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Alumni Dispatches: Corey B. Smith

Alumni Dispatches: Corey B. Smith

Corey B. Smith

PhD '02

STIs and HIV among Northern Plains Native Americans

If you think that STIs and HIV/AIDS are endemic only to large urban centers, think again. In the mostly rural, central U.S., the American Indian people of the Northern Plains suffer from rates of STIs that, with few exceptions, are higher than any other race or ethnic group in the U.S. American Indians living within the four states of North Dakota, South Dakota, Nebraska and Iowa have higher rates of STIs and HIV/AIDS than their Native counterparts who live in other regions of the country. National data are also now beginning to show a troubling trend toward an increase in the number of new infections of HIV in tribal communities at a time when other minority groups are reporting declines in new cases. Despite the fact that regional trends reflect rates of STIs and HIV that are many times over what is found in the surrounding population, little is known about why STIs are among the greatest health disparities in Indian country.

The Northern Plains Tribal Epidemiology Center, based in Rapid City, S.D., has taken on the challenge of trying to better understand the reasons that tribal communities in South Dakota are shouldering the greatest burden for this increase in STIs and HIV throughout the region. As an epidemiologist, I am leading this project as part of the broader mission of a tribally operated program that aims to improve the health and well-being of the 18 tribal nations and communities of the Northern Plains. The Accessing STI/HIV Services Survey (ASHSS), a three-year community-based needs assessment, is the first study of its kind. The project, which is jointly funded by the South Dakota Department of Health and the Indian Health Service, has just gotten underway and will be administered in partnership with the nine tribes and four urban Indian Health Centers in South Dakota. Taking the time to build trust and establish credibility with stakeholders is the key to success for working in Indian country. It is our hope that by bringing attention to this important public health concern, more resources will become available in the future for much-needed STI and HIV prevention programs and services in tribal communities. Of course, the ultimate goal of our work is to produce actionable information that will directly benefit the American Indian people.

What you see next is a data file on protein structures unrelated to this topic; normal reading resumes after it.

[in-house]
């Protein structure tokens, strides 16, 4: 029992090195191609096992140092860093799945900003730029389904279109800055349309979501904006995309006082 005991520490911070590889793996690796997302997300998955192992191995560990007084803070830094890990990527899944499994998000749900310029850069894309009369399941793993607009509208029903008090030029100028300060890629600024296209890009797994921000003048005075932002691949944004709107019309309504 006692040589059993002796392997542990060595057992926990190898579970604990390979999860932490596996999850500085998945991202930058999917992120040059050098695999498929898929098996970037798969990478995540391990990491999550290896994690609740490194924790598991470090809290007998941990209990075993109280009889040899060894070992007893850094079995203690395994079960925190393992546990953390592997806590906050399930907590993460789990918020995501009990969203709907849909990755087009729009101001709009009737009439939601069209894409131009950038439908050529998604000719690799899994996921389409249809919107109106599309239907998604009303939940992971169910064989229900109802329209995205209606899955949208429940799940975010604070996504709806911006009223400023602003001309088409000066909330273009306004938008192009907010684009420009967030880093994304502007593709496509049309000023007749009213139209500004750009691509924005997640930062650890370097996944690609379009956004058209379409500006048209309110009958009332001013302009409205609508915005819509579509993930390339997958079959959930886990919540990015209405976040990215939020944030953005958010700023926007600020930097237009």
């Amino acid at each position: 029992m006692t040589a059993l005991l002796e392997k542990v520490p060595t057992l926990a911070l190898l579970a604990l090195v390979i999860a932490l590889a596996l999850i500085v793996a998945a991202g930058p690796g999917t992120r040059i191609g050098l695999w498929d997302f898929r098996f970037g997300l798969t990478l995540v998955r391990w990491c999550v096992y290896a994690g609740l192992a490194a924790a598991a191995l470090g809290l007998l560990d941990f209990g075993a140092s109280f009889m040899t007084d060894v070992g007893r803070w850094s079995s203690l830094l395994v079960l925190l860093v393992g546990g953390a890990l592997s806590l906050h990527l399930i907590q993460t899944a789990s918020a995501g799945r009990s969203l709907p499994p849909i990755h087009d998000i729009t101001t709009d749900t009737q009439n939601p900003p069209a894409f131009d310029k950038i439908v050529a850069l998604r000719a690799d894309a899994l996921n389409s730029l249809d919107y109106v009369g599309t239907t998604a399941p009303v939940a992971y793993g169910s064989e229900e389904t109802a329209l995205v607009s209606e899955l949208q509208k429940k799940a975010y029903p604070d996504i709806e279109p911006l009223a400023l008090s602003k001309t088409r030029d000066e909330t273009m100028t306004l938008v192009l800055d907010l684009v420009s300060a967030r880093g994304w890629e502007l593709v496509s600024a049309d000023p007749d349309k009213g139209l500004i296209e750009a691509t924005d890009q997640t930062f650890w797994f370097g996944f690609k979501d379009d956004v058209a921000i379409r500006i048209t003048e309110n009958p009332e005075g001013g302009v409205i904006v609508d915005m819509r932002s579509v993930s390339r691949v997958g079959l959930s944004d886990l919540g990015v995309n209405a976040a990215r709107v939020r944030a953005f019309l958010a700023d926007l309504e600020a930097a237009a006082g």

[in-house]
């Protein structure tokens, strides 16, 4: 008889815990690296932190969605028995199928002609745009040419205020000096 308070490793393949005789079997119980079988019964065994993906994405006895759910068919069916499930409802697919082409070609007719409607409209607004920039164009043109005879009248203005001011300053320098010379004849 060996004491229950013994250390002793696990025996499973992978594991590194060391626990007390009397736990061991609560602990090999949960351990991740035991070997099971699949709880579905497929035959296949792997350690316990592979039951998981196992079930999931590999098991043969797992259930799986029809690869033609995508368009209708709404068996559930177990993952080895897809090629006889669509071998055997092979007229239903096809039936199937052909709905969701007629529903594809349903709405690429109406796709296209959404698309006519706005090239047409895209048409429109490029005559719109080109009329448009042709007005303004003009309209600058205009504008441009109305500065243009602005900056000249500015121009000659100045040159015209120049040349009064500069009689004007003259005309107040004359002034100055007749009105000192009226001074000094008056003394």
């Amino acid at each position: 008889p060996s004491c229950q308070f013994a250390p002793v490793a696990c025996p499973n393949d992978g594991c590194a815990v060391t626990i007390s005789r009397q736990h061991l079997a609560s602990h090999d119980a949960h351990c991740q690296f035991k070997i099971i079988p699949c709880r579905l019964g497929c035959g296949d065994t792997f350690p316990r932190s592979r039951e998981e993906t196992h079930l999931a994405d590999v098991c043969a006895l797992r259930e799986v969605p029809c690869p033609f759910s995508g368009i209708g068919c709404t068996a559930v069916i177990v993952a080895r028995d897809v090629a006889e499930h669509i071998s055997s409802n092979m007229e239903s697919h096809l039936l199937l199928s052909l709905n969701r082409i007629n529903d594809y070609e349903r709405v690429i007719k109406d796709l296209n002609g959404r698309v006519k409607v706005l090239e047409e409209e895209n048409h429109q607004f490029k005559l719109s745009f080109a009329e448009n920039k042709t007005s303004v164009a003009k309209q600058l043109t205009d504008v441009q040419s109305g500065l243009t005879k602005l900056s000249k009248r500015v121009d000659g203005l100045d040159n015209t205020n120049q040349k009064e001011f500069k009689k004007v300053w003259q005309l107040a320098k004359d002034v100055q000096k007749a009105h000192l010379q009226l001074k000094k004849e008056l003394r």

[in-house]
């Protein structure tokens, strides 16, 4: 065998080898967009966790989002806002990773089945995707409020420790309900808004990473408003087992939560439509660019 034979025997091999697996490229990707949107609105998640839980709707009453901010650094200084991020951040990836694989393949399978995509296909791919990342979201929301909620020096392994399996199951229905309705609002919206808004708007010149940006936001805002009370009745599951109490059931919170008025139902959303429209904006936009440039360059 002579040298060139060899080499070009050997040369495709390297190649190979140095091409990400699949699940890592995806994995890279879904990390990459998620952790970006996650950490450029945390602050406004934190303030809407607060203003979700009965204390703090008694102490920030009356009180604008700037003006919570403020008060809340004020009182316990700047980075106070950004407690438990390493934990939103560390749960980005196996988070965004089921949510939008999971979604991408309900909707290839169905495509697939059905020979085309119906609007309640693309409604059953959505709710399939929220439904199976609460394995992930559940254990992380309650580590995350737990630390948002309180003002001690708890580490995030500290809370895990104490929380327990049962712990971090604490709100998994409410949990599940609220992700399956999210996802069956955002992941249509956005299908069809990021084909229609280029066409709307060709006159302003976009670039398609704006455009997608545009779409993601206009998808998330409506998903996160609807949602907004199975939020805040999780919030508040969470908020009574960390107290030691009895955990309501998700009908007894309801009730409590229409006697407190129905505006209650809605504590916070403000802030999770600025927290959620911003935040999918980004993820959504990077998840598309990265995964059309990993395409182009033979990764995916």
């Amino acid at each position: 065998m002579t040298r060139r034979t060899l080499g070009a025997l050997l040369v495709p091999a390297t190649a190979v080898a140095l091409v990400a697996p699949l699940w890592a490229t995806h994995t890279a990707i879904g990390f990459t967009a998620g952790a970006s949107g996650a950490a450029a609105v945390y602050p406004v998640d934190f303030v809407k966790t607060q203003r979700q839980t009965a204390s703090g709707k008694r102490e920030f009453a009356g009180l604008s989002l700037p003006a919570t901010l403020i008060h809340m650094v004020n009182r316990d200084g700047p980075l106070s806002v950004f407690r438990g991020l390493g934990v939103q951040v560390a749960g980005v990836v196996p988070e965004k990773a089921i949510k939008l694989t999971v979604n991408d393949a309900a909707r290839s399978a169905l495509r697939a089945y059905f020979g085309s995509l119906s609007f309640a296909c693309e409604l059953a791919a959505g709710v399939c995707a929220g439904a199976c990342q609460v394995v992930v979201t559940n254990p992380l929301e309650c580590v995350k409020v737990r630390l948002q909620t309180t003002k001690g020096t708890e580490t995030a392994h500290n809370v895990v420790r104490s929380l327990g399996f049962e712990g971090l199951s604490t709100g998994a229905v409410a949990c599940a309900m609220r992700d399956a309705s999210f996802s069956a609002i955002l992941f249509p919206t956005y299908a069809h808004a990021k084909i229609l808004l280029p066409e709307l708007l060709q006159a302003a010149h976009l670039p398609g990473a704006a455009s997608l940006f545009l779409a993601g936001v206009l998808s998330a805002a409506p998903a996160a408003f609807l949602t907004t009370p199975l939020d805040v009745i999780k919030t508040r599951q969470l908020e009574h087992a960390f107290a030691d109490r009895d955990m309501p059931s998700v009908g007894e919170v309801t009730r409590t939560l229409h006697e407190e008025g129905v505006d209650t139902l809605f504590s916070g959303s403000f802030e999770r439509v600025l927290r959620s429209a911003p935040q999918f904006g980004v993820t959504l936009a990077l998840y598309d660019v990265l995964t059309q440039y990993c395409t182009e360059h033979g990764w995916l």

Corey Smith is an epidemiologist and health informatics specialist who joined the Northern Plains Tribal Epidemiology Center a little over a year ago. The Center is a 501c(3) tribally operated program that works in partnership with other agencies and organizations to improve the health and well-being of the 18 sovereign Indian nations of the Northern Plains.

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